Climate change continues to bring extreme, record breaking weather to the U.S., according to the most recent calculations from the National Oceanic and Atmospheric Administration (NOAA) released Monday.
The contiguous U.S. just experienced the third hottest summer ever. And the year-to-date (Jan. - Aug.) period was also the warmest first 8 months ever recorded for the contiguous U.S.
The summer (June - Aug.) national average was 2.3°F above the 20th century average at 74.4°F, surpassed only by the summers of 2011 and 1936 for warmest summer in recorded history.
For the year-to-date period, the contiguous U.S. was 4.0°F above the 20th century average at 58.7°F, surpassing the previous record for this period set in 2006.
Adding to documentation of the manifestations of climate change, NOAA's U.S. Climate Extremes Index (CEI) shows the year-to-date period was also the most extreme on record. The NOAA describes the CEI as "an index that tracks the highest and lowest 10 percent of extremes in temperature, precipitation, drought and tropical cyclones across the contiguous U.S., was more than one and a half times the average value during summer 2012, and marked the eighth largest USCEI value for the season. Extremes in warm daytime temperatures, warm nighttime temperatures, and extremely dry conditions, according to the Palmer-Drought Severity Index, covered large areas of the nation, contributing to the high USCEI value."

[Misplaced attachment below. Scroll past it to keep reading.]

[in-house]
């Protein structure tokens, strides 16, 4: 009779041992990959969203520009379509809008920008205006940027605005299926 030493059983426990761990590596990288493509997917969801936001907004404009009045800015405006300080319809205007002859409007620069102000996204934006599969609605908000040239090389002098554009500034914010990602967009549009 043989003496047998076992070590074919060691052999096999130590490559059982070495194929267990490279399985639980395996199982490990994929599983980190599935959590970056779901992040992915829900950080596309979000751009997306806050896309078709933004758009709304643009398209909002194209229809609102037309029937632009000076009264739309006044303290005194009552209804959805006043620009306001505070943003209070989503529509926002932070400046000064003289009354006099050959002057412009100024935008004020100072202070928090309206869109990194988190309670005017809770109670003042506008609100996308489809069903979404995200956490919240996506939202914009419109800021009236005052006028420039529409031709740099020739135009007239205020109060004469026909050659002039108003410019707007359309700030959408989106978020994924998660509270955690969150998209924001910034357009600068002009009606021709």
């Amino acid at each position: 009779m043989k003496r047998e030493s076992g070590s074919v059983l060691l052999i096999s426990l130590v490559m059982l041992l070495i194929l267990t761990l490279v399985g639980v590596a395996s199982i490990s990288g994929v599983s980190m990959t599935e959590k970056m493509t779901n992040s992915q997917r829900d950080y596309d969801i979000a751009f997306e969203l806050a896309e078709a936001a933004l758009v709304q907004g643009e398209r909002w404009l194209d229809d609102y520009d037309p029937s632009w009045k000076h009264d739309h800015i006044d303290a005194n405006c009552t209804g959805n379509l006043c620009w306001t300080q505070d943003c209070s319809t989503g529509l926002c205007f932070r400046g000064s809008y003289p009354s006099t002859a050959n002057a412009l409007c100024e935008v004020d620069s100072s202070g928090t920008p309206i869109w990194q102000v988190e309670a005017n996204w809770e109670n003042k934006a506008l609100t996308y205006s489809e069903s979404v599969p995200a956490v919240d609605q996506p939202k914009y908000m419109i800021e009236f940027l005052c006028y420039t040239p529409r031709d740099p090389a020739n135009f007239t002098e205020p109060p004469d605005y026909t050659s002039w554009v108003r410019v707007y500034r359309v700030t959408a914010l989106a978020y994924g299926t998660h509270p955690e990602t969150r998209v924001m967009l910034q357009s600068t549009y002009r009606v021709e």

Weather Underground co-founder Dr. Jeff Masters adds that the "CEI was 47% during the year-to-date January - August period. This is the highest value since CEI record-keeping began in 1910, and more than double the average value of 20%. Remarkably, 85% of the contiguous U.S. had maximum temperatures that were in the warmest 10% historically during the first eight months of 2012, and 75% of the U.S. of the U.S. had warm minimum temperatures in the top 10%."
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